A new study in mice suggests that ibuprofen, perhaps the most common pain relief medication, could affect aspects of liver health.
Ibuprofen is a common nonsteroidal anti-inflammatory drug (NSAID). In the United States, drugstores tend to sell the brand-name versions Motrin or Advil.
In the U.S. and other countries, ibuprofen is readily available over the counter. People tend to use it to relieve pain or the symptoms of a mild cold.
Like any other drug, ibuprofen can have side effects. One of them is liver damage, though this is rare.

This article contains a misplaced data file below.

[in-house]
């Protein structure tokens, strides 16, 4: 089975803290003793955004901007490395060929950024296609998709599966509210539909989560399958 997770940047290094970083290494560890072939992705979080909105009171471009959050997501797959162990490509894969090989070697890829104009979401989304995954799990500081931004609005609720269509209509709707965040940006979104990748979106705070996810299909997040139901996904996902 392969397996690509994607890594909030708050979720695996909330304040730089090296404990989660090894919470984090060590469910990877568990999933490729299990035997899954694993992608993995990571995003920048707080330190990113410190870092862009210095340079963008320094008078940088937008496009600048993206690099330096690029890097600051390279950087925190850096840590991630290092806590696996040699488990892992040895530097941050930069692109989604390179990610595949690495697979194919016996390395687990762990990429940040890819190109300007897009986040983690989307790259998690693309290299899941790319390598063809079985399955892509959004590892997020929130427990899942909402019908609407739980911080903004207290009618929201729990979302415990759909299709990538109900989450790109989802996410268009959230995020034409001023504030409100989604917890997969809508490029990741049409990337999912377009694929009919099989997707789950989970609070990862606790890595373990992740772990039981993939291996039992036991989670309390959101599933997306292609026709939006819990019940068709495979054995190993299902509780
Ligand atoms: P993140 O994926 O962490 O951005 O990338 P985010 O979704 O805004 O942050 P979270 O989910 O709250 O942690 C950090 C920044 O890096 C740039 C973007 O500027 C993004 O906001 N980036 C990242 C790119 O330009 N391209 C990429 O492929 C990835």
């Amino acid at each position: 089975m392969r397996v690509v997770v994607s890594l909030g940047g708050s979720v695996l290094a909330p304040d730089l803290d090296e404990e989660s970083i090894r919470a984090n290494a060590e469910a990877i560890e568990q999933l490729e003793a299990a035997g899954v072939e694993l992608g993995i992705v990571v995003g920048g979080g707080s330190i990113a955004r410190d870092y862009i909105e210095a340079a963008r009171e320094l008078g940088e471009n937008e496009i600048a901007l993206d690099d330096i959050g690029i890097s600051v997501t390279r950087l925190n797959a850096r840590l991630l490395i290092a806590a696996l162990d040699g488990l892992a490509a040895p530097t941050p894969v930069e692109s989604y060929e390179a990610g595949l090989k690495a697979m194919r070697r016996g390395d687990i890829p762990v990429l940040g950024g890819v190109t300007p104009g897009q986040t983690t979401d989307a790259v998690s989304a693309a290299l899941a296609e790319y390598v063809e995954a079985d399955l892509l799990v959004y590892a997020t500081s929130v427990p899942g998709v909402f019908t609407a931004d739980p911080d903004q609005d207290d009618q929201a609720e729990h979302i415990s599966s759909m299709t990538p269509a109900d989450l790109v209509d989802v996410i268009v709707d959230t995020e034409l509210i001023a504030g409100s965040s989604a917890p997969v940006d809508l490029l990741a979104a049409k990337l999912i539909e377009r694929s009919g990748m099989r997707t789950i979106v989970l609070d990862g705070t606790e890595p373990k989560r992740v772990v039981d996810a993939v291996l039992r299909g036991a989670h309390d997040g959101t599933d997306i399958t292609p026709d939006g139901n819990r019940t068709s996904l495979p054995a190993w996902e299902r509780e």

And now, a new study in mice — from researchers at the University of California, Davis — suggests that ibuprofen’s adverse effect on liver health may be more significant than doctors suspect.
“The liver plays a key role in energy metabolism and is essential for whole-body homeostasis [the stabilization of bodily functions] via the regulation of glucose, lipid, and amino acid metabolism,” the researchers explain in their study paper, which appears in Scientific Reports.